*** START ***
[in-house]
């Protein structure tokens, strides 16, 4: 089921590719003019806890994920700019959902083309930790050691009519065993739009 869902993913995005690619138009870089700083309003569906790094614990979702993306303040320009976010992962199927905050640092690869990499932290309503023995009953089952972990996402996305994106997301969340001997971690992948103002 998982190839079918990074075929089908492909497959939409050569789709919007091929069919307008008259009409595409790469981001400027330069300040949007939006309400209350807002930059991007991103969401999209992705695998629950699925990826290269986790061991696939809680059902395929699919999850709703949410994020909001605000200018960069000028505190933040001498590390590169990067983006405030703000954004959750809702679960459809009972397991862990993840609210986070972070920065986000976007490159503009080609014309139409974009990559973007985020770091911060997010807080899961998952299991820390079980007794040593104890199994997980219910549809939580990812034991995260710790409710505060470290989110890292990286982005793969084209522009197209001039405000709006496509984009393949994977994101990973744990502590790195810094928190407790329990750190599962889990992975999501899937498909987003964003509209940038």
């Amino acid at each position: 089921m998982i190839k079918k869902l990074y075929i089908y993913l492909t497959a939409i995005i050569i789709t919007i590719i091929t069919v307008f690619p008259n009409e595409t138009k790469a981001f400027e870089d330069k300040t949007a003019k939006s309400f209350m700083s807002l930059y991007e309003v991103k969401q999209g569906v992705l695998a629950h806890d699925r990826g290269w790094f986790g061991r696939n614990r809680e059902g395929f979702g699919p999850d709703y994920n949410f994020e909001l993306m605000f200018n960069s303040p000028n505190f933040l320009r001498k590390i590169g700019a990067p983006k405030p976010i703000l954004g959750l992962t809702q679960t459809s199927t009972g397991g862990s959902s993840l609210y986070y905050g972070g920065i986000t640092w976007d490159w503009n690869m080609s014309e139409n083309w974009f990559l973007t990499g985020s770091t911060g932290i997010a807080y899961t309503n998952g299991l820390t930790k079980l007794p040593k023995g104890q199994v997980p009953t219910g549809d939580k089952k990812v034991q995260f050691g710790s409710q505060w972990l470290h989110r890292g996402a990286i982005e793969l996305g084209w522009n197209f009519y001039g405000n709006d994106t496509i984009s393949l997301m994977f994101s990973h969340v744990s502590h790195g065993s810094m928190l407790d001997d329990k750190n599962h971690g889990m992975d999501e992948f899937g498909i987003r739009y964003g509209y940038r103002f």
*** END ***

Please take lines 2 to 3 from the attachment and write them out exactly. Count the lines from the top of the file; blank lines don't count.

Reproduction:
């Protein structure tokens, strides 16, 4: 089921590719003019806890994920700019959902083309930790050691009519065993739009 869902993913995005690619138009870089700083309003569906790094614990979702993306303040320009976010992962199927905050640092690869990499932290309503023995009953089952972990996402996305994106997301969340001997971690992948103002 998982190839079918990074075929089908492909497959939409050569789709919007091929069919307008008259009409595409790469981001400027330069300040949007939006309400209350807002930059991007991103969401999209992705695998629950699925990826290269986790061991696939809680059902395929699919999850709703949410994020909001605000200018960069000028505190933040001498590390590169990067983006405030703000954004959750809702679960459809009972397991862990993840609210986070972070920065986000976007490159503009080609014309139409974009990559973007985020770091911060997010807080899961998952299991820390079980007794040593104890199994997980219910549809939580990812034991995260710790409710505060470290989110890292990286982005793969084209522009197209001039405000709006496509984009393949994977994101990973744990502590790195810094928190407790329990750190599962889990992975999501899937498909987003964003509209940038």
């Amino acid at each position: 089921m998982i190839k079918k869902l990074y075929i089908y993913l492909t497959a939409i995005i050569i789709t919007i590719i091929t069919v307008f690619p008259n009409e595409t138009k790469a981001f400027e870089d330069k300040t949007a003019k939006s309400f209350m700083s807002l930059y991007e309003v991103k969401q999209g569906v992705l695998a629950h806890d699925r990826g290269w790094f986790g061991r696939n614990r809680e059902g395929f979702g699919p999850d709703y994920n949410f994020e909001l993306m605000f200018n960069s303040p000028n505190f933040l320009r001498k590390i590169g700019a990067p983006k405030p976010i703000l954004g959750l992962t809702q679960t459809s199927t009972g397991g862990s959902s993840l609210y986070y905050g972070g920065i986000t640092w976007d490159w503009n690869m080609s014309e139409n083309w974009f990559l973007t990499g985020s770091t911060g932290i997010a807080y899961t309503n998952g299991l820390t930790k079980l007794p040593k023995g104890q199994v997980p009953t219910g549809d939580k089952k990812v034991q995260f050691g710790s409710q505060w972990l470290h989110r890292g996402a990286i982005e793969l996305g084209w522009n197209f009519y001039g405000n709006d994106t496509i984009s393949l997301m994977f994101s990973h969340v744990s502590h790195g065993s810094m928190l407790d001997d329990k750190n599962h971690g889990m992975d999501e992948f899937g498909i987003r739009y964003g509209y940038r103002f």